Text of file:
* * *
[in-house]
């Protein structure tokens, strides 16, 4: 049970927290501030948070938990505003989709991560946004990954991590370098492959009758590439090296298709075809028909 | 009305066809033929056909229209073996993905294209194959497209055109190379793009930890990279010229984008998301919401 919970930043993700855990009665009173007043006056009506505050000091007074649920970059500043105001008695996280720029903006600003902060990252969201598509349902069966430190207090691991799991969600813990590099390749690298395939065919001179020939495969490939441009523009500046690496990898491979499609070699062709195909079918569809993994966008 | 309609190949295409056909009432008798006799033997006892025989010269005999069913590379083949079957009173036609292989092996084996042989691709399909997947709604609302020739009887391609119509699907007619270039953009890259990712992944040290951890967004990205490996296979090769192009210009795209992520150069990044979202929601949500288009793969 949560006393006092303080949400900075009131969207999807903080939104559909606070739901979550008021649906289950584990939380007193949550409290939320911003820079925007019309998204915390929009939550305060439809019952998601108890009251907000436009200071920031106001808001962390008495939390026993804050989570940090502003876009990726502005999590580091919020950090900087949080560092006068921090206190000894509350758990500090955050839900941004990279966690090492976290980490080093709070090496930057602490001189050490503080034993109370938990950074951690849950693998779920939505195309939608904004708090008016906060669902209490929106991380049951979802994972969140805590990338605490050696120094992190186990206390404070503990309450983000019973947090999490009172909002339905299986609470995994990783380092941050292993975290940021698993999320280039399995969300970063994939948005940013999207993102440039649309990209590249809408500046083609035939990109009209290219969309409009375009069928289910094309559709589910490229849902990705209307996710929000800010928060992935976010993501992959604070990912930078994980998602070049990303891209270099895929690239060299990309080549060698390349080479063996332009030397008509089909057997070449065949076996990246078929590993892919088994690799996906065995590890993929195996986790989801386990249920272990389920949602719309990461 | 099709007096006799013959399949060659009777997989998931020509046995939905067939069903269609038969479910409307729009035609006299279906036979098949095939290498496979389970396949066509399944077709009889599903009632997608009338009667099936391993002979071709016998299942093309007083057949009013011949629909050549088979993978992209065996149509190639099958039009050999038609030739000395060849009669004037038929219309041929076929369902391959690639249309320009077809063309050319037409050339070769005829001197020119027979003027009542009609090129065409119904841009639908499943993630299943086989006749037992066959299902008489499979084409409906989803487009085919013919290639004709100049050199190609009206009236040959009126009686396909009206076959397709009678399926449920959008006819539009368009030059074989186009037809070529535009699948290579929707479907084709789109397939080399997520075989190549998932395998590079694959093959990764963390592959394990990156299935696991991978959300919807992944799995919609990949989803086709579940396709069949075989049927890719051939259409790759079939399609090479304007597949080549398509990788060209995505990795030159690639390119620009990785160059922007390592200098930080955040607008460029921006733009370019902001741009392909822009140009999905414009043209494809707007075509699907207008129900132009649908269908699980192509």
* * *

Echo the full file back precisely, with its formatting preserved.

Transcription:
[in-house]
């Protein structure tokens, strides 16, 4: 049970927290501030948070938990505003989709991560946004990954991590370098492959009758590439090296298709075809028909 | 009305066809033929056909229209073996993905294209194959497209055109190379793009930890990279010229984008998301919401 919970930043993700855990009665009173007043006056009506505050000091007074649920970059500043105001008695996280720029903006600003902060990252969201598509349902069966430190207090691991799991969600813990590099390749690298395939065919001179020939495969490939441009523009500046690496990898491979499609070699062709195909079918569809993994966008 | 309609190949295409056909009432008798006799033997006892025989010269005999069913590379083949079957009173036609292989092996084996042989691709399909997947709604609302020739009887391609119509699907007619270039953009890259990712992944040290951890967004990205490996296979090769192009210009795209992520150069990044979202929601949500288009793969 949560006393006092303080949400900075009131969207999807903080939104559909606070739901979550008021649906289950584990939380007193949550409290939320911003820079925007019309998204915390929009939550305060439809019952998601108890009251907000436009200071920031106001808001962390008495939390026993804050989570940090502003876009990726502005999590580091919020950090900087949080560092006068921090206190000894509350758990500090955050839900941004990279966690090492976290980490080093709070090496930057602490001189050490503080034993109370938990950074951690849950693998779920939505195309939608904004708090008016906060669902209490929106991380049951979802994972969140805590990338605490050696120094992190186990206390404070503990309450983000019973947090999490009172909002339905299986609470995994990783380092941050292993975290940021698993999320280039399995969300970063994939948005940013999207993102440039649309990209590249809408500046083609035939990109009209290219969309409009375009069928289910094309559709589910490229849902990705209307996710929000800010928060992935976010993501992959604070990912930078994980998602070049990303891209270099895929690239060299990309080549060698390349080479063996332009030397008509089909057997070449065949076996990246078929590993892919088994690799996906065995590890993929195996986790989801386990249920272990389920949602719309990461 | 099709007096006799013959399949060659009777997989998931020509046995939905067939069903269609038969479910409307729009035609006299279906036979098949095939290498496979389970396949066509399944077709009889599903009632997608009338009667099936391993002979071709016998299942093309007083057949009013011949629909050549088979993978992209065996149509190639099958039009050999038609030739000395060849009669004037038929219309041929076929369902391959690639249309320009077809063309050319037409050339070769005829001197020119027979003027009542009609090129065409119904841009639908499943993630299943086989006749037992066959299902008489499979084409409906989803487009085919013919290639004709100049050199190609009206009236040959009126009686396909009206076959397709009678399926449920959008006819539009368009030059074989186009037809070529535009699948290579929707479907084709789109397939080399997520075989190549998932395998590079694959093959990764963390592959394990990156299935696991991978959300919807992944799995919609990949989803086709579940396709069949075989049927890719051939259409790759079939399609090479304007597949080549398509990788060209995505990795030159690639390119620009990785160059922007390592200098930080955040607008460029921006733009370019902001741009392909822009140009999905414009043209494809707007075509699907207008129900132009649908269908699980192509």